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» See also 359 mentions

English (127)  Spanish (5)  Danish (1)  Swedish (1)  All languages (134)
Showing 1-5 of 127 (next | show all)
Laugh-out-loud funny at times; very insular, and knowledge of Victorian and Edwardian history and politics is required to get some of the inside jokes Gibbons maps on to very caricature-esque characters. Some of the chapters dragged on and I felt this would have worked better as a short story or novella. The implicit analysis of class relations was done well, and I liked how Gibbons shows her debt to literary predecessors like Austen and Dickens while still firmly rooted in 1930s England. ( )
  proustitute | Jul 17, 2014 |
Laugh-out-loud funny at times; very insular, and knowledge of Victorian and Edwardian history and politics is required to get some of the inside jokes Gibbons maps on to very caricature-esque characters. Some of the chapters dragged on and I felt this would have worked better as a short story or novella. The implicit analysis of class relations was done well, and I liked how Gibbons shows her debt to literary predecessors like Austen and Dickens while still firmly rooted in 1930s England. ( )
  proustitute | Jul 17, 2014 |
A parody of the idealized rural life. It is funny, but not hilarious. ( )
  JVioland | Jul 14, 2014 |
Loved this! ( )
  bookwormam | Jul 8, 2014 |
Cold Comfort Farm was first published in 1932 and was Stella Gibbons’ first novel. It is one of those novels which became almost an instant classic, but which is not the first book one thinks of when they think “classic literature.” Stella Gibbons was born in the UK and her novel is set there. Flora Poste finds herself highly educated, but unable to support herself after the death of both her parents. She immediately sets about contacting various relatives and asking if she can live with them (this as a way of not finding work). She accepts an invitation to live on Cold Comfort Farm with her aunt and extended relatives. The farm is out in the country (as farms tend to be) and the characters who live there include Elfine (a flighty free spirit), Seth, Reuben, Judith Starkadder, Adam (who washes dishes with a twig), Amos Starkadder and a menagerie of farm animals including the cows Feckless, Graceless, Aimless and Pointless.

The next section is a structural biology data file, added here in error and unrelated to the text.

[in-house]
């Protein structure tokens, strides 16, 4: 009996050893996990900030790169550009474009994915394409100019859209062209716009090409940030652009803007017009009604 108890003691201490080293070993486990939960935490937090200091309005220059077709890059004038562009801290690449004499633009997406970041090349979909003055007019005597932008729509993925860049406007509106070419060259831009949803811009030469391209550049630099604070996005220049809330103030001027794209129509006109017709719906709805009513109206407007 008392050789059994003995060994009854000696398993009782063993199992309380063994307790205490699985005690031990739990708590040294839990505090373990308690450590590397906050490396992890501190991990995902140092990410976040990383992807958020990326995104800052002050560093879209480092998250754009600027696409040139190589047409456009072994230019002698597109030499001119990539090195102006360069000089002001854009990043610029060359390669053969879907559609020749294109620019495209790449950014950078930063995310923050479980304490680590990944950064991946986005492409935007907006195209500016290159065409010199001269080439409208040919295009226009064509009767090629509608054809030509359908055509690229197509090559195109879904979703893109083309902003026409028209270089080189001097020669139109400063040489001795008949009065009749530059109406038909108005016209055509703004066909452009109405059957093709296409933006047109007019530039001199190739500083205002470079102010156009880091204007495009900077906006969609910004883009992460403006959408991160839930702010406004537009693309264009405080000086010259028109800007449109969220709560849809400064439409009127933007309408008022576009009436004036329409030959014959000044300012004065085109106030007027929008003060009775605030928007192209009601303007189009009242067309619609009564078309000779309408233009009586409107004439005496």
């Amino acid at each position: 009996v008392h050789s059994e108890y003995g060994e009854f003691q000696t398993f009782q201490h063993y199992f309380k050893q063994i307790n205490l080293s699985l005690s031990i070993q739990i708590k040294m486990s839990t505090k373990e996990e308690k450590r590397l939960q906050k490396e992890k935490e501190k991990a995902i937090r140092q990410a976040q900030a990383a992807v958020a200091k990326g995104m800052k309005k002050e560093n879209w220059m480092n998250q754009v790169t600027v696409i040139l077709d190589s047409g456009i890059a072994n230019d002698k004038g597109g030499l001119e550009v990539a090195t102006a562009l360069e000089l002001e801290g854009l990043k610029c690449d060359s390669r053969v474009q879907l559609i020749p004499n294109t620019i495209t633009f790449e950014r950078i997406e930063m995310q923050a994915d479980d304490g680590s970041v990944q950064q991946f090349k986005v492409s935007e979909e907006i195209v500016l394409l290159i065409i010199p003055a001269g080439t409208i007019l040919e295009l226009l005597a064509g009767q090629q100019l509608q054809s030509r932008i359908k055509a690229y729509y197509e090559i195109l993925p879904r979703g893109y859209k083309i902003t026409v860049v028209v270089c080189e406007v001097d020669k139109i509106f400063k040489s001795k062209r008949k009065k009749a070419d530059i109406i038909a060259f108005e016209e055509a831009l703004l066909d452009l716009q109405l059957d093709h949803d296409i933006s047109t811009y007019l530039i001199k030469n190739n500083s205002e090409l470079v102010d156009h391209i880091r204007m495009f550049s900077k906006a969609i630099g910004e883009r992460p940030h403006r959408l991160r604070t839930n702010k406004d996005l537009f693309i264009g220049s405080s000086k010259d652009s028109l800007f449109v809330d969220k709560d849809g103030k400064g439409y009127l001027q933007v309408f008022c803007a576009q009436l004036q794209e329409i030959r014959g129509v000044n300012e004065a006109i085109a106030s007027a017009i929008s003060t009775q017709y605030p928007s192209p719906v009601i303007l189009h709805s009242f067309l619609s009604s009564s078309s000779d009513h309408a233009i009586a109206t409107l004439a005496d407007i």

The novel is essentially satire – lighthearted, funny and a bit eccentric. Despite it being written in the 1930′s, it has a modern appeal. The characters and their weirdness are what drive the narrative…and much of the plot is meandering as a way of supporting the growth of the characters.